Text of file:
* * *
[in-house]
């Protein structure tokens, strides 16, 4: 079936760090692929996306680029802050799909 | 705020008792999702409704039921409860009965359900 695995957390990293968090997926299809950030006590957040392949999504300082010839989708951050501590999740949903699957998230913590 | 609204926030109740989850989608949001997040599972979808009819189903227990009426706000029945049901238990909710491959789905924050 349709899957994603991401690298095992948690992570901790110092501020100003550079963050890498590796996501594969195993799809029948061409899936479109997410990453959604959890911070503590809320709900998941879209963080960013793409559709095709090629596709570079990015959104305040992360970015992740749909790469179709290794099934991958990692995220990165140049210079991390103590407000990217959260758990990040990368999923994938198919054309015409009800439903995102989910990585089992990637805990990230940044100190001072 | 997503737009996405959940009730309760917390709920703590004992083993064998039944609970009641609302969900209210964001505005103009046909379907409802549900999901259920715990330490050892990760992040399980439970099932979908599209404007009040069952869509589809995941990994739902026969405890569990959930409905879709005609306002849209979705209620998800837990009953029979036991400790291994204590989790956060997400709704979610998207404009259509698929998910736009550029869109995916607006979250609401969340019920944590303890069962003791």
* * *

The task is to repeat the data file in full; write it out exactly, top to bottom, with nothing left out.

[in-house]
């Protein structure tokens, strides 16, 4: 079936760090692929996306680029802050799909 | 705020008792999702409704039921409860009965359900 695995957390990293968090997926299809950030006590957040392949999504300082010839989708951050501590999740949903699957998230913590 | 609204926030109740989850989608949001997040599972979808009819189903227990009426706000029945049901238990909710491959789905924050 349709899957994603991401690298095992948690992570901790110092501020100003550079963050890498590796996501594969195993799809029948061409899936479109997410990453959604959890911070503590809320709900998941879209963080960013793409559709095709090629596709570079990015959104305040992360970015992740749909790469179709290794099934991958990692995220990165140049210079991390103590407000990217959260758990990040990368999923994938198919054309015409009800439903995102989910990585089992990637805990990230940044100190001072 | 997503737009996405959940009730309760917390709920703590004992083993064998039944609970009641609302969900209210964001505005103009046909379907409802549900999901259920715990330490050892990760992040399980439970099932979908599209404007009040069952869509589809995941990994739902026969405890569990959930409905879709005609306002849209979705209620998800837990009953029979036991400790291994204590989790956060997400709704979610998207404009259509698929998910736009550029869109995916607006979250609401969340019920944590303890069962003791």